A current project of mine calls for a very specific justification of school visits to museums. I believe strongly that school groups should visit museums, and that museums should provide great programs for these groups, despite the fact that the these visits are time-consuming (for schools as well as museums) and expensive. But this project is leading me to some unanswered questions. WHY should school groups visit museums? And how can the WHY help us shape the HOW?
I can think of five arguments for why schools groups should visit. These are:
- Museums teach critical thinking, empathy, and other generally important skills and dispositions.
- Trips to museums help get kids excited about school subjects.
- Museums teach subject-specific content and skills.
- Museums expand the general world knowledge of students.
- Museum visits increase students’ cultural capital; in turn, school groups help museums reach non-traditional museum goers.
There is research to support the assertion that museums teach critical thinking (#1) and excite students about school subjects (#2). I am not aware of any meaningful evidence that museums teach empathy, but it certainly seems plausible. (The Crystal Bridges Museum of American Art looked at historical empathy in their recent study, and found it increased in students who went on tours, but from what I’ve read the questionnaire did not dig very deeply into whether these students emerged truly more empathetic.)
However, the means by which to achieve these various goals seem markedly different. If a museum wants to teach critical thinking skills, then encounters with objects should be extended, and should involve group conversation and challenging open-ended prompts. If a museum wants to teach empathy, drama and writing activities related to objects on view might be most productive. And if a museum aims to excite students about a discipline, then students should have room to explore independently, and museums must ensure that the challenges provided on the trip explicitly mirror real disciplinary challenges and questions. Moreover, from the perspective of the school: Are museums the BEST way to achieve these goals?
There is evidence that suggests museums are not good at teaching subject-specific content and skills (#3) — this is much better taught in the classroom. Sometimes this is difficult to communicate to classroom teachers, but it is in our best interest to do so, in order to ensure successful programs.
The fourth goal I mentioned was expanding students’ real world knowledge. Intuitively I think museums do effectively introduce new knowledge to school children, through new vocabulary, spaces, and objects that they might never have encountered before. They immerse children in a world outside of their own lives, expanding their horizons. Although again, to best achieve this museums might want to employ specific strategies: for example, encouraging as many connections to the real world as possible, or offering reading passages or photographs that provide additional context and clarity.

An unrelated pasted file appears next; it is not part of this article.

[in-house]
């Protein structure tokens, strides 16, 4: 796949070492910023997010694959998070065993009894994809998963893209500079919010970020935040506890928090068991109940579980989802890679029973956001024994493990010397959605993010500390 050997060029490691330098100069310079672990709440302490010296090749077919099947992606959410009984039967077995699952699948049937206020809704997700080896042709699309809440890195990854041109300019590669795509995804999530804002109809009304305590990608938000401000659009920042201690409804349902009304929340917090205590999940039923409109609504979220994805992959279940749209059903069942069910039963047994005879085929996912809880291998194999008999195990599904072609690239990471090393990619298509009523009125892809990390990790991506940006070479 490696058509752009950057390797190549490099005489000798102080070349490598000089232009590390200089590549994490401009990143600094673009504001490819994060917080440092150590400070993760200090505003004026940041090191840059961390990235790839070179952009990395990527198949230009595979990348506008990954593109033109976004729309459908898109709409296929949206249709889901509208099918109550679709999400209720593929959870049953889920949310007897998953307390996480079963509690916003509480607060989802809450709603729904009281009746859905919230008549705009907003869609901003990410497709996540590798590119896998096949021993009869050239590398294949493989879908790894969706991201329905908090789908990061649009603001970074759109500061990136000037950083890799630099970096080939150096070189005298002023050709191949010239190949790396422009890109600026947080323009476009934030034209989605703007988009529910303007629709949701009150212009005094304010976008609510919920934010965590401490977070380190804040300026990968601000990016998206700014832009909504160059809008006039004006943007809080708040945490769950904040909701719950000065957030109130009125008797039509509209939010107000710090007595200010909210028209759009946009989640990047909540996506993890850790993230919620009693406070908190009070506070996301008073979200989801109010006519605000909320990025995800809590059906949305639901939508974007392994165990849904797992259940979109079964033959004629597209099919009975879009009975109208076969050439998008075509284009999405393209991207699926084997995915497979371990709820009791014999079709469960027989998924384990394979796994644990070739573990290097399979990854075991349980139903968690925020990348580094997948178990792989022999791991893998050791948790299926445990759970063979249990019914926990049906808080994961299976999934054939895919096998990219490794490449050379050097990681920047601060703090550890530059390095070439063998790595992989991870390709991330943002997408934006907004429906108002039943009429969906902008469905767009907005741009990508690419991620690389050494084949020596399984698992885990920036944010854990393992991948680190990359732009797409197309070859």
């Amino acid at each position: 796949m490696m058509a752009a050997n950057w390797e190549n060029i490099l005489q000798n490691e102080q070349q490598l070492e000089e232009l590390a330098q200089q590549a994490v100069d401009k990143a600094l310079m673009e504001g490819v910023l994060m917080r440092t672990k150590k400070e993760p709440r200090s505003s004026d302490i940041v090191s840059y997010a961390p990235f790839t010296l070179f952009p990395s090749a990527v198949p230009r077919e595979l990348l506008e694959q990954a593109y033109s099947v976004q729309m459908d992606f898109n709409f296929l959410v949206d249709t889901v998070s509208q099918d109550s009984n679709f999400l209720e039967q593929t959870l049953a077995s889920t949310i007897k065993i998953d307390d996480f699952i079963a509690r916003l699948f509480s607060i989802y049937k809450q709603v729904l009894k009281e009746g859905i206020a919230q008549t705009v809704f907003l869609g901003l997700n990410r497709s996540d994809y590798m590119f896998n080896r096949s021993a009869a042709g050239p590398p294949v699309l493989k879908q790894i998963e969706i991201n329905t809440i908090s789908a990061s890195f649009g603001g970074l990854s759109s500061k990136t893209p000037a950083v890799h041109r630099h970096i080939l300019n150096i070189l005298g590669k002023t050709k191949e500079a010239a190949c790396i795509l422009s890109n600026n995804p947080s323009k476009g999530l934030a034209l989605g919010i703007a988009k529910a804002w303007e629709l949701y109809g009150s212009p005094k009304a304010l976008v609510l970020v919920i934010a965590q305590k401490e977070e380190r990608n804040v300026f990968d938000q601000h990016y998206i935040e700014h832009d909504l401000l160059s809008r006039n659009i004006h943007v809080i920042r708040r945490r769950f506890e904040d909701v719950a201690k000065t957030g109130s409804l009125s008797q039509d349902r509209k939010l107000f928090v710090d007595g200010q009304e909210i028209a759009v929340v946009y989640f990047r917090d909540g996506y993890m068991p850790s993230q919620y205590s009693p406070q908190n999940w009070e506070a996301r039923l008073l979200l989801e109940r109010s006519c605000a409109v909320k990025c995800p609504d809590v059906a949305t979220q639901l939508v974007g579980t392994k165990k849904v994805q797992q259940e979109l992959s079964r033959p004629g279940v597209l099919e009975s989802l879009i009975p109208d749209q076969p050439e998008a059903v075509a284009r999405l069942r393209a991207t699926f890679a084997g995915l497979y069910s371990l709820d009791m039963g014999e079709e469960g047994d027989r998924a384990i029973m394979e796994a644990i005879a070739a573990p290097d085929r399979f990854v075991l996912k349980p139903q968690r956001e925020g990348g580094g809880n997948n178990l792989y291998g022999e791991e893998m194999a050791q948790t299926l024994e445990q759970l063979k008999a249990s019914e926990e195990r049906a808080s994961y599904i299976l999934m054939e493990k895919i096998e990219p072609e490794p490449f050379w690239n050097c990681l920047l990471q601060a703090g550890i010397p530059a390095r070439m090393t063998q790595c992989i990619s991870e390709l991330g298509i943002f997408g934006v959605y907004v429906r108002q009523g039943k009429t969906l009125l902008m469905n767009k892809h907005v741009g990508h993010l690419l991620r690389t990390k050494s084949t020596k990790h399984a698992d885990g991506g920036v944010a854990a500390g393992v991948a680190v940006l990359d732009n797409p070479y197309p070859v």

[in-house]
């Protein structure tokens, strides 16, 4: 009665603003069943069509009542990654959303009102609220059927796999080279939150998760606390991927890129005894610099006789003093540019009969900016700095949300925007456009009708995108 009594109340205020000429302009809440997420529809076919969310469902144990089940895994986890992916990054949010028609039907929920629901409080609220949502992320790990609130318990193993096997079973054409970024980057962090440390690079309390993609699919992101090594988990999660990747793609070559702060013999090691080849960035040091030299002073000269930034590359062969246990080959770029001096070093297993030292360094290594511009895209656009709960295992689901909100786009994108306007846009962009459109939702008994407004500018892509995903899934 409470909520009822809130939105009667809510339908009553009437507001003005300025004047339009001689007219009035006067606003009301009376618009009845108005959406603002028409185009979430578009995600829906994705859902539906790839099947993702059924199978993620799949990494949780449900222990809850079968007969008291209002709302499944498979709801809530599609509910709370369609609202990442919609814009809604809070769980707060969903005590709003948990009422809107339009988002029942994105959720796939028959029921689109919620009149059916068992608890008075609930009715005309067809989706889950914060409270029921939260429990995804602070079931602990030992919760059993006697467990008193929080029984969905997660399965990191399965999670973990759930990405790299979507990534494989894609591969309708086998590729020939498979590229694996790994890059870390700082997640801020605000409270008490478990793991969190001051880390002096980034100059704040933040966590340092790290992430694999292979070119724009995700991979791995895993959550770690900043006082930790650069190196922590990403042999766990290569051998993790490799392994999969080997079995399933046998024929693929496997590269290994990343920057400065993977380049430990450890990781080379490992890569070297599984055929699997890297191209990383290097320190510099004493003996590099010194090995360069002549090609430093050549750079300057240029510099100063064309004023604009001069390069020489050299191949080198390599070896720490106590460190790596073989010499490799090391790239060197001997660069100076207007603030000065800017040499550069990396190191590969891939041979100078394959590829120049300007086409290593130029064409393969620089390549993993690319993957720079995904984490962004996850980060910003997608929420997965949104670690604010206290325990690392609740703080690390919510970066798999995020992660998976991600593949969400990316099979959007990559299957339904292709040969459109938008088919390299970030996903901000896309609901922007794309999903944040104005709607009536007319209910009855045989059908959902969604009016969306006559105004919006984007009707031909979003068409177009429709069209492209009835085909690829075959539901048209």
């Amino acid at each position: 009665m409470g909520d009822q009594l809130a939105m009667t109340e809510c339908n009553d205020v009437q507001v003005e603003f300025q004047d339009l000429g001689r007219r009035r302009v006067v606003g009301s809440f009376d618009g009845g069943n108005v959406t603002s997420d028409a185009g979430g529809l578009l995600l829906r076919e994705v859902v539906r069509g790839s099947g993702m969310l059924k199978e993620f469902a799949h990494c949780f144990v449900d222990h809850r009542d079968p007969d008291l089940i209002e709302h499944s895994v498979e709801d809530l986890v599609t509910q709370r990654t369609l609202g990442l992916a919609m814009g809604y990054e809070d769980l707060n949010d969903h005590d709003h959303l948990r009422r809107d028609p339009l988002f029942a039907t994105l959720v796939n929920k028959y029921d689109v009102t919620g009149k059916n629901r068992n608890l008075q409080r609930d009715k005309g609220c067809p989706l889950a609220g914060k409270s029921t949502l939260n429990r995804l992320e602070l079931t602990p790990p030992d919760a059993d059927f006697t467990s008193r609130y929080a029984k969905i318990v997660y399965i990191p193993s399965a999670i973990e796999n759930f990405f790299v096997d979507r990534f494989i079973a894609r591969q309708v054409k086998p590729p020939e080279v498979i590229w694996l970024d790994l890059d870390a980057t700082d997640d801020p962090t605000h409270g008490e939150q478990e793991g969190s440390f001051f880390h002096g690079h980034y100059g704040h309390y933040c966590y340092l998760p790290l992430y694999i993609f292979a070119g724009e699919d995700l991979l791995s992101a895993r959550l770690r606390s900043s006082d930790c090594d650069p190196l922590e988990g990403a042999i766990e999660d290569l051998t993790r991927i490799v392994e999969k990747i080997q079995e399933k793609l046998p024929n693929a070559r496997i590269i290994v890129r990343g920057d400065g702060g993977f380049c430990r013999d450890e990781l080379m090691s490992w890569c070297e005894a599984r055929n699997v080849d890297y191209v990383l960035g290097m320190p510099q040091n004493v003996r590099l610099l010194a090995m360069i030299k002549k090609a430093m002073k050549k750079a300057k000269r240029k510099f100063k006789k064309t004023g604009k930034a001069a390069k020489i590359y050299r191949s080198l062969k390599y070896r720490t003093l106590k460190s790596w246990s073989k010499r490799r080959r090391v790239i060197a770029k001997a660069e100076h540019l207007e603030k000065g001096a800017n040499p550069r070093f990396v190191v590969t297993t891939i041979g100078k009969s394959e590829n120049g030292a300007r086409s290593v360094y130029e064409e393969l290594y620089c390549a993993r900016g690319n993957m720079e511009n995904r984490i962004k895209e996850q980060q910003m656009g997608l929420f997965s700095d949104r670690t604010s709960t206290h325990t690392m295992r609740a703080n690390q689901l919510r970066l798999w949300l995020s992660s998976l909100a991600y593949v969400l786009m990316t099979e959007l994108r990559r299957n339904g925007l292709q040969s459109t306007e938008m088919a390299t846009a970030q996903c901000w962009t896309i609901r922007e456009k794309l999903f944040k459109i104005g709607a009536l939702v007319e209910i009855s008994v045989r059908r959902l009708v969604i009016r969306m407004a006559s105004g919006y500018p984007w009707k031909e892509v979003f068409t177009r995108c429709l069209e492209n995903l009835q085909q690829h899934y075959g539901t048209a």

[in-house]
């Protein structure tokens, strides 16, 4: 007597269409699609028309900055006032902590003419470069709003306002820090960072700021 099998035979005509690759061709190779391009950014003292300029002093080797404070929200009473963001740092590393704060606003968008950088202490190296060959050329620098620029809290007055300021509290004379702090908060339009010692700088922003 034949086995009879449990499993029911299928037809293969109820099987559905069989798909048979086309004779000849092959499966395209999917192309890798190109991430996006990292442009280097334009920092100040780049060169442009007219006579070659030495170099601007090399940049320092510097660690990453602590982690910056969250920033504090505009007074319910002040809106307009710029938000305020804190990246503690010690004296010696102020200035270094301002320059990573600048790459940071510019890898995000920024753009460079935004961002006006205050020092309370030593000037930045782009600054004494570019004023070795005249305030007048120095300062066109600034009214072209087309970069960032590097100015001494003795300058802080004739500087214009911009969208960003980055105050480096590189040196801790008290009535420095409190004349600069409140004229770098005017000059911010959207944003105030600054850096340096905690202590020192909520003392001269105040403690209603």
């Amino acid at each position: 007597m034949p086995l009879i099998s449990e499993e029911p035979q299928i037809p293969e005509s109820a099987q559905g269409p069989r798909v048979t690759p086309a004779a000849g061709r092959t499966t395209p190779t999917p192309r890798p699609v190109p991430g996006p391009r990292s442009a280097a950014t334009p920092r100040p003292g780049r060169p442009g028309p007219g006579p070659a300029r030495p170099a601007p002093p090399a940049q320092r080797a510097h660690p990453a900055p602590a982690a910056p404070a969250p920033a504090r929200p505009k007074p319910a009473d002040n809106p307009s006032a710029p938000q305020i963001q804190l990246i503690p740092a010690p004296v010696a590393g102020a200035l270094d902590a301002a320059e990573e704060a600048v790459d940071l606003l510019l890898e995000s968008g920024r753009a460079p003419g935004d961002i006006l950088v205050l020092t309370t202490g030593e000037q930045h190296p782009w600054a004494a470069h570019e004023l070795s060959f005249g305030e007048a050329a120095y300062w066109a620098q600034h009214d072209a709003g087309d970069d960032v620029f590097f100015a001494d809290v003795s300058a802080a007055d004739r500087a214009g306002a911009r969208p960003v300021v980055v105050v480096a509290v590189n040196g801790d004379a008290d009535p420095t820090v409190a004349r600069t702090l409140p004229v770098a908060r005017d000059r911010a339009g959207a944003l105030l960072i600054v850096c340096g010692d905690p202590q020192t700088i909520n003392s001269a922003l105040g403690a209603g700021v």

And finally, there is the question of social capital, which is also the most self-serving goal: museums want to build new audiences. Field trips clearly bring new audiences in to museums, as some of these visitors are not normally museum-goers, and we count these students as visitors the moment the walk in the door, whether they want to be there or not. Whether students return on their own is another question. I would argue that it is unusual for school visits to transform non-museum visitors into regular museum visitors, although some educators may have anecdotes about individuals who came on a school trip and then joined a teen program or started exploring other museums. It is those repeat visitors who gain cultural capital, whose lives stand to be changed by their visits. But if our primary goal is for students become museum-goers, returning on their own or with their families, how does that in turn impact program implementation? It certainly involves the distribution of free return passes (which many museums are doing), but there must be more, as well. Explicit invitations to return? Specific follow-up programs, that address intriguing topics raised on tours, or offer opportunities to share knowledge learned on tours?
These last two goals (#4 and #5) are entirely unconnected to the day-to-day work of the classroom. And research demonstrates that field trips are more effective when teachers make connections before and after the visit. So if our goals do not relate to the school curriculum, how best to work with teachers?
Every museum defines its own goals and methods. I am not suggesting that museums should agree on a field-wide goal for school visits or a plan for implementation, only that goals should drive implementation. And also that, given the enormous amount of resources museums direct toward school programs, it is worth giving this question careful thought, both for specific museums and as a field. I realize also that I may be missing important goals in my list, and welcome additional suggestions, and any other ideas on this topic. Why should schools visit museums? And how do we shape our school visit programs to achieve these often lofty and difficult-to-measure goals?
Note: I chose not to include footnotes in this blog post, as it would have made it too long and academic. But if you would like to see the resources I used, visit this bitly bundle.